I mean I do like to edit video, turns out. It's a nice thing, after eight years of doing something, to realize I quite like this. I knew that I liked making videos, like, like writing them, and getting them up on the internet, and, like, looking at people looking at my thing. But I've actually realized that I like the editing part, the sitting and the clicking by myself. I like the other parts. The loud parts with the interaction and the people and everybody watching. But I also like the quiet, like, quiet times, just me and my computer whose name is Greg. Greg the Computer. Hi Greg, how ya doing? Oh, I know. Always the same! Just making that small noise of you cooling yourself off. Greg's a hot, he's a hottie.

I came away from NerdCon thinking a lot of different things with a lot of different, like, I, these are video ideas! And as you can tell right now by the fact that that we're quite a ways in, we haven’t really talked about anything! I don’t know which one to pick! So instead I'm just "Guh!", doing one of those videos where I scream at you and nothing happens. Ah!

Okay, a thing: talking to Paolo Bacigalupi, one of my favorite authors. What do I got up here that's his? Here’s one! This one, Ship Breaker. I think it won a thing, it won staff pick. I don't think it may have won a, won a Printz, er, a Printz honoree, I'm not sure. Does it really matter if it was a staff pick though at Shakespeare and Company in Missoula, Montana which you should go to if you ever have a chance because local bookstores, part of the fabric that holds a community together. Think about that next time you're on Amazon or I'm on Amazon buying cat litter.

What was the most recent thing I bought on Amazon? I'm curious to find out. The most recent thing... (Laughs) I got a secret for you, it doesn't smell great 'cause it was in the dirty laundry but here it is. It's my "no its becky" shirt, one of my very favorite internet things that's happened on the internet, no it becky. Right up there with anus georg, I love anus georg so much. That's better, back to my normal sort of low-level stink.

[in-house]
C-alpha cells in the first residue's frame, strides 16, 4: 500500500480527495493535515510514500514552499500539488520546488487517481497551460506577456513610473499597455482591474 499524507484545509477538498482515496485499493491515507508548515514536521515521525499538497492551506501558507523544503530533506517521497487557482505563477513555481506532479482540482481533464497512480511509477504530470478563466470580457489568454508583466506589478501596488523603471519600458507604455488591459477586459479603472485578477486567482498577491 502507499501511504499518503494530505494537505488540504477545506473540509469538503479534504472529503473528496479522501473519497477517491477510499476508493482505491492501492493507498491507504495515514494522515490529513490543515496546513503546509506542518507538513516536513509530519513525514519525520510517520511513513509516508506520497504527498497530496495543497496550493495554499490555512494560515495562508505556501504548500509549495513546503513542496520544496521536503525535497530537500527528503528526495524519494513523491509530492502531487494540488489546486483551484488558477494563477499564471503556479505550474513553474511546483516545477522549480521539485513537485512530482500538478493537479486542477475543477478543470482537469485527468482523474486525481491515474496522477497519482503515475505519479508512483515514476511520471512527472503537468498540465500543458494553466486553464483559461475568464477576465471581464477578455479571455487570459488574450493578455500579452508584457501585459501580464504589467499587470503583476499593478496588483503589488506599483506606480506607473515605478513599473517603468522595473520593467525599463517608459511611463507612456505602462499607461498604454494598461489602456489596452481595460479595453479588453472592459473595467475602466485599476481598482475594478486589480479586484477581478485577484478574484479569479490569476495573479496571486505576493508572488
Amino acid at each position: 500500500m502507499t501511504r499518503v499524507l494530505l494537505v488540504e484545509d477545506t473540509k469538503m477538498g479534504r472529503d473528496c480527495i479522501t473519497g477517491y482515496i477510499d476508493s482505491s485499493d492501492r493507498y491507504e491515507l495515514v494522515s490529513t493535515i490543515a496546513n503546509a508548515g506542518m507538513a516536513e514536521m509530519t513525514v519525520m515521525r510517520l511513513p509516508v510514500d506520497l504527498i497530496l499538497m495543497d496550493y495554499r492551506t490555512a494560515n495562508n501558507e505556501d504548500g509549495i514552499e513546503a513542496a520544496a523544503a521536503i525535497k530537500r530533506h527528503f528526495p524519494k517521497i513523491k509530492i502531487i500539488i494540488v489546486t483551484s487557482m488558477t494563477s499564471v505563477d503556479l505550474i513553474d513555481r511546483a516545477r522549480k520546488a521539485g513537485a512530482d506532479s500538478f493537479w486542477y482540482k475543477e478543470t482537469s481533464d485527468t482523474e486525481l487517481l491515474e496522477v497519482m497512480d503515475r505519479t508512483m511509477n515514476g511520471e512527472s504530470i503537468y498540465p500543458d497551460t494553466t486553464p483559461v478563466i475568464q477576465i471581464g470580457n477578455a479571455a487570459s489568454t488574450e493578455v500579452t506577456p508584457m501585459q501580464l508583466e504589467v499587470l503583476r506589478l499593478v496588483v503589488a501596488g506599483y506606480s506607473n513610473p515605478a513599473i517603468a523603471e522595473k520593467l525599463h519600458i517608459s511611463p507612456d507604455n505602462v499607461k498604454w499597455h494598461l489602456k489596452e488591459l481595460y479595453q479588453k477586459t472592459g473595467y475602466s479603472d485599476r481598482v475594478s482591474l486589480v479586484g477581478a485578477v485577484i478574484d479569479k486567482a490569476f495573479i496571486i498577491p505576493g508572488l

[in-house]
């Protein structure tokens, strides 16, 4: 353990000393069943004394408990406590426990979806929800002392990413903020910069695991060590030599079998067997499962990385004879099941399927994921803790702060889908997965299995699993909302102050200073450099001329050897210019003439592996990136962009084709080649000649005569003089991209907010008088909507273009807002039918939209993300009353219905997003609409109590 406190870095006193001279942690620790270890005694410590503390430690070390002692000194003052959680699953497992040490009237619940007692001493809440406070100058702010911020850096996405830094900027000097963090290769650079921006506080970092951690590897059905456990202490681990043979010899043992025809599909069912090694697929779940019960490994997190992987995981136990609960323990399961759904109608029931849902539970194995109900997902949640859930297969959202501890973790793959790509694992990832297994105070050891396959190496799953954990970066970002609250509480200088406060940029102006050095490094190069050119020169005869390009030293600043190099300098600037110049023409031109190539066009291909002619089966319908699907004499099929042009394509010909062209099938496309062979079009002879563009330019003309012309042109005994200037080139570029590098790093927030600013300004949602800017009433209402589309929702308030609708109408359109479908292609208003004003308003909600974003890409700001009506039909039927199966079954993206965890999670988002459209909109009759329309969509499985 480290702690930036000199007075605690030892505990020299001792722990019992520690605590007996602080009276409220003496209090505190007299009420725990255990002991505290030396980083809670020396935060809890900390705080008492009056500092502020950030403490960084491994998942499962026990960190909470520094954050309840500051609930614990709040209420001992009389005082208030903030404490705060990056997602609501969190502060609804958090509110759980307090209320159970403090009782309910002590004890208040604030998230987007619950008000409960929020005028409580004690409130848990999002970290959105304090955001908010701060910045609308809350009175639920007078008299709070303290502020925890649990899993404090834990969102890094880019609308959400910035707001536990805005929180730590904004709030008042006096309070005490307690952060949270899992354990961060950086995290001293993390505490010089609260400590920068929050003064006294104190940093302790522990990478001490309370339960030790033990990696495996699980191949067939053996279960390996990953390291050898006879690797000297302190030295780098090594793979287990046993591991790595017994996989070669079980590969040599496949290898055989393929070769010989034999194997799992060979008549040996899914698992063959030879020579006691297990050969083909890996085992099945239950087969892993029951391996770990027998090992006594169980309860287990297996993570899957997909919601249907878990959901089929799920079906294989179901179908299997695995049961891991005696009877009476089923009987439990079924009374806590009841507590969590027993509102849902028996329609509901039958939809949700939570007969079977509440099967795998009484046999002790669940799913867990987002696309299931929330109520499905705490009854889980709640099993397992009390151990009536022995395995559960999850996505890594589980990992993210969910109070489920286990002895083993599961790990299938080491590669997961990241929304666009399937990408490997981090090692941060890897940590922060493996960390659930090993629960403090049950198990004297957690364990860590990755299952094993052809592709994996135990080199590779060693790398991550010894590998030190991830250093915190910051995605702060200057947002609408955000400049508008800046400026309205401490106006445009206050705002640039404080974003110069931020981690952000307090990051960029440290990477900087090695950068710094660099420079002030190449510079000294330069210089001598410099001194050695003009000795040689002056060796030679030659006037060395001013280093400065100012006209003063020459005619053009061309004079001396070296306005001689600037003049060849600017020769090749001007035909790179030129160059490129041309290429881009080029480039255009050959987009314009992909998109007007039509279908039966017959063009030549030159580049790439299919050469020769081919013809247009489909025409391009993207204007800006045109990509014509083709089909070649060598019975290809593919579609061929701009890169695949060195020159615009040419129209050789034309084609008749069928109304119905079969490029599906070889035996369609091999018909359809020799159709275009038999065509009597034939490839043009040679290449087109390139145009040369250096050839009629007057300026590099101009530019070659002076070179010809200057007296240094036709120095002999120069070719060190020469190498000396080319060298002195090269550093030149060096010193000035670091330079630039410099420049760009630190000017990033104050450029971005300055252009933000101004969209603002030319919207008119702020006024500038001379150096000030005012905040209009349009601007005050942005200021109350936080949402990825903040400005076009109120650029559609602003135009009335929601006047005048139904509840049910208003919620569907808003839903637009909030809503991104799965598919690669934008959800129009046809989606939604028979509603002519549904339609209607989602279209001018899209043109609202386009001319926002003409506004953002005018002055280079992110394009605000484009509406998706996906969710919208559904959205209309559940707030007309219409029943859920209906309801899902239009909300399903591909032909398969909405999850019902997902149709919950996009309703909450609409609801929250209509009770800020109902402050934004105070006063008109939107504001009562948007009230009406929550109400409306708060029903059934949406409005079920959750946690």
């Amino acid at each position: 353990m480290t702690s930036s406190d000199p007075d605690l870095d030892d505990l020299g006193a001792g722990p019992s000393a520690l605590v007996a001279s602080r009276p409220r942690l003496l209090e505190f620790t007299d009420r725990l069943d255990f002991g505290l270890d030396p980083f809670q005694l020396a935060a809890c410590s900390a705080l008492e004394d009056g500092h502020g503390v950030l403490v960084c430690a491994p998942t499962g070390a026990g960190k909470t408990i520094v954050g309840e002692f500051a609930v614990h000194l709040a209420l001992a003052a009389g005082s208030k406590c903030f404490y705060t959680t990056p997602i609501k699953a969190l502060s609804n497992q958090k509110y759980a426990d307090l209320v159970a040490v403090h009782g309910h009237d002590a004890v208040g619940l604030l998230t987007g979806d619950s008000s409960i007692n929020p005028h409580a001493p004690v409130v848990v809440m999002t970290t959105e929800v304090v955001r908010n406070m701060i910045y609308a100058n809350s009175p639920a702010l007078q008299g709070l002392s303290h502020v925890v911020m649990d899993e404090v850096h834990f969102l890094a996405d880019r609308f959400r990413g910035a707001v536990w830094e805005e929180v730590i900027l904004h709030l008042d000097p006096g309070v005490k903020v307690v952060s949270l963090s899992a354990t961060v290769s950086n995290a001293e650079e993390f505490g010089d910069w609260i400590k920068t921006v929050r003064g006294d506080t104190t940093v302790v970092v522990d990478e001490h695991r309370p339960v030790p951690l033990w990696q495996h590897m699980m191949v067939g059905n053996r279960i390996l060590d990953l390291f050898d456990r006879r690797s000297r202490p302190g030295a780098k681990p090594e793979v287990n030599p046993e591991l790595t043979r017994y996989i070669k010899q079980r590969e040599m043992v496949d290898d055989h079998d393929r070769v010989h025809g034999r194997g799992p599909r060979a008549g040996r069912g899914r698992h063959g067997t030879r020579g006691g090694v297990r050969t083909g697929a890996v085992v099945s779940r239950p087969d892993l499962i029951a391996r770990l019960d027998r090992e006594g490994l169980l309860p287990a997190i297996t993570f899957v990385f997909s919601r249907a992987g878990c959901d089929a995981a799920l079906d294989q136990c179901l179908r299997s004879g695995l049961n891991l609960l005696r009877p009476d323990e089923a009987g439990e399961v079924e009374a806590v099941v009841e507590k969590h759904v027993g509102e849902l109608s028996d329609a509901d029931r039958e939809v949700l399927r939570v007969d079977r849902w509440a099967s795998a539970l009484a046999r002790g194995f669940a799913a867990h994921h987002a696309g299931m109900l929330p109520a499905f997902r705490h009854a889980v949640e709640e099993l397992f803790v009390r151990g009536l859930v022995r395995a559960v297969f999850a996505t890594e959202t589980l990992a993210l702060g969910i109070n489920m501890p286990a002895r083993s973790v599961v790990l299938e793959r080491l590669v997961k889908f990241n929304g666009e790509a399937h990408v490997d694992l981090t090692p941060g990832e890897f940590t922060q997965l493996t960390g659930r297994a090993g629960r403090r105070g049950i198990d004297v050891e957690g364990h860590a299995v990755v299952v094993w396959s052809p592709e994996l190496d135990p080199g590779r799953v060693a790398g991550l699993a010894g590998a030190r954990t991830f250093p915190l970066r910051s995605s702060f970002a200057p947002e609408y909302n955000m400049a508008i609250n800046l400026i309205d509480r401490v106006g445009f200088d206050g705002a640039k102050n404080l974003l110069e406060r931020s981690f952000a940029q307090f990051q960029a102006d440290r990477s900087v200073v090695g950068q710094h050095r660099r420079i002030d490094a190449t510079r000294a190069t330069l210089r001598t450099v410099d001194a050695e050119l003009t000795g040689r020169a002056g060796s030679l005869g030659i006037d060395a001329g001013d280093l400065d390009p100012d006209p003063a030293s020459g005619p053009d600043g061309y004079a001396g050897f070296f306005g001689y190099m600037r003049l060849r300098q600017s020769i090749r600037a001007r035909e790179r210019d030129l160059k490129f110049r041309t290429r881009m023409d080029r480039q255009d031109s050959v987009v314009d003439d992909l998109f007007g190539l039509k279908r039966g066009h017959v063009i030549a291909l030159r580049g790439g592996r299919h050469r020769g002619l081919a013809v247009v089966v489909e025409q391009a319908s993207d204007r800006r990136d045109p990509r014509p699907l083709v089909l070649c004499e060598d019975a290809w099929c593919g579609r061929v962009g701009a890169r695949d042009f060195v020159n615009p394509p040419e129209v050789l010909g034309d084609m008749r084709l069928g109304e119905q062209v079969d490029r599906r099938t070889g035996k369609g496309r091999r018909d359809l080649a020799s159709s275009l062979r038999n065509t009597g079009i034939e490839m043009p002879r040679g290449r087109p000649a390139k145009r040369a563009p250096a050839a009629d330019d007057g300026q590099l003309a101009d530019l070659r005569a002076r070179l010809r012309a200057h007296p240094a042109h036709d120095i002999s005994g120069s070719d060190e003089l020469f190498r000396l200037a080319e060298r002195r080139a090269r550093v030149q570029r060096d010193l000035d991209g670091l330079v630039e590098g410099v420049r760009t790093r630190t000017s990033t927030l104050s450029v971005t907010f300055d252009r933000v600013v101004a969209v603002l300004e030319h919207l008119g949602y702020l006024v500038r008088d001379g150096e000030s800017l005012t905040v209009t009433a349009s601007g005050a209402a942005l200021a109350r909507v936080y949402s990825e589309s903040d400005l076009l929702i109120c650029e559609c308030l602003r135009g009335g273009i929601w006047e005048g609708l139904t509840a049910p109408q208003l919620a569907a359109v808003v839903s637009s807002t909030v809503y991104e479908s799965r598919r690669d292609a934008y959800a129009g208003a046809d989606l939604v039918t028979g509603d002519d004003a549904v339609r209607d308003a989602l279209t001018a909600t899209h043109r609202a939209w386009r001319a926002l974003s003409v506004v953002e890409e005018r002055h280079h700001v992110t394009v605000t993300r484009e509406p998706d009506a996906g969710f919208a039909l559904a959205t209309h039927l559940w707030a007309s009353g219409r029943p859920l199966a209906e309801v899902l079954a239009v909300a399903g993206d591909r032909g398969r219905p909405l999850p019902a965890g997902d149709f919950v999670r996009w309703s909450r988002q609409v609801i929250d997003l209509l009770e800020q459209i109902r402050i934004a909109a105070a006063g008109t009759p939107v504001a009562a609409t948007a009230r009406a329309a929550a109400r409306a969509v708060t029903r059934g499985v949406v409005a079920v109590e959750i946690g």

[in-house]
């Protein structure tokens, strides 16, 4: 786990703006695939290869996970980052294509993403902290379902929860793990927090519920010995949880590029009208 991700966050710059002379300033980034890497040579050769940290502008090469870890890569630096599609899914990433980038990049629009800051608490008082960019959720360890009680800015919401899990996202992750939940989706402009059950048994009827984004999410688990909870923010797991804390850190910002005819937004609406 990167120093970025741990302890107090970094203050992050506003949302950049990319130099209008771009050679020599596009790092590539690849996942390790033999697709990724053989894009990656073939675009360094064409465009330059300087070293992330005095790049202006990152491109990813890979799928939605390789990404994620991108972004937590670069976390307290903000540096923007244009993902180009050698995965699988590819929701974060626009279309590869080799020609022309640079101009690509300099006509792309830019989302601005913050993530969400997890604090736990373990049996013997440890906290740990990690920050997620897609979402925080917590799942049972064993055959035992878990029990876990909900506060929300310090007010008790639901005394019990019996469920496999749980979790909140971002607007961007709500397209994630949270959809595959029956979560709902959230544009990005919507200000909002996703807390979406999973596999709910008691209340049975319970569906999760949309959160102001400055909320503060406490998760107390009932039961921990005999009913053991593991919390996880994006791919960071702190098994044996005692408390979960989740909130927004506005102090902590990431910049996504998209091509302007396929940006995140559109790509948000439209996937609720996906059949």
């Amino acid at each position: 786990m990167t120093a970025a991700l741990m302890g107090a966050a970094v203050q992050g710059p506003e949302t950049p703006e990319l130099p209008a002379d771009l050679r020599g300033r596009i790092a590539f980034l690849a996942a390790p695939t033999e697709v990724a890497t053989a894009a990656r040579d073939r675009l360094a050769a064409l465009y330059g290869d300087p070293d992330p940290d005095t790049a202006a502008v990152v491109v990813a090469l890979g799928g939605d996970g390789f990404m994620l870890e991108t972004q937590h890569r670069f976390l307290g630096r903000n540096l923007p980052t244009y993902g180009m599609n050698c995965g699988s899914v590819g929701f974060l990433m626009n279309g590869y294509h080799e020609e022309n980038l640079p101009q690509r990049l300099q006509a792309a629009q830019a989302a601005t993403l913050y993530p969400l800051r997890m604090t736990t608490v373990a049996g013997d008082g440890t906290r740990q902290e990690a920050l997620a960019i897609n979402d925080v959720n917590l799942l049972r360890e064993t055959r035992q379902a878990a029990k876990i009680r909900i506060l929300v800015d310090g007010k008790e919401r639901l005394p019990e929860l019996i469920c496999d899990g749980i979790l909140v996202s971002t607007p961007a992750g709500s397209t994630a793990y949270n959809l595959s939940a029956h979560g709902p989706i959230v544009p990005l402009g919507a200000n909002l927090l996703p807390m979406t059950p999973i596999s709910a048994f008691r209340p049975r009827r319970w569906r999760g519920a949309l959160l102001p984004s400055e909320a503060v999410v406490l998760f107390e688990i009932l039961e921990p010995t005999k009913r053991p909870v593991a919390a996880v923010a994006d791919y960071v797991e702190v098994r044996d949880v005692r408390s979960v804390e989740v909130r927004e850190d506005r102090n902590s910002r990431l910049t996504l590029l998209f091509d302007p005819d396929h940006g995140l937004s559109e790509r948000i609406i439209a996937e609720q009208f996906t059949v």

Anyway, I was talking to Paolo Bacigalupi and we had this great conversation about how the formats that are available to us tend to actually influence the stories that get told. Like for ages the only video formats we had were the thirty minute episode, the sixty minute episode, and the movie length thing. But because YouTube happened, suddenly there was this new format that was available to people and this format wasn't influenced by when advertising was gonna show up or just by the weirdness of dividing a day into 24 pieces and saying, like, "Each on of these, that's going to be the length of a TV episode". And it was influenced just by what's the best possible format for telling a quick story or making a quick thing.

And so suddenly in 2007 you have the Vlogbrothers being, like, "We can never make a video more than four minutes long. We're gonna impose that artificial restriction on ourselves" just like we did when we decided as a culture that days were gonna have 24 hunks. It's all arbitrary and it's weird and it's great that we have stuck with that and, like, this is the format. And now that I have to say, despite the fact that I only just got to the point, I have to end this video because as I said, we imposed an arbitrary distinction upon ourselves and we must enforce it.

John, I'll see you on Tuesday.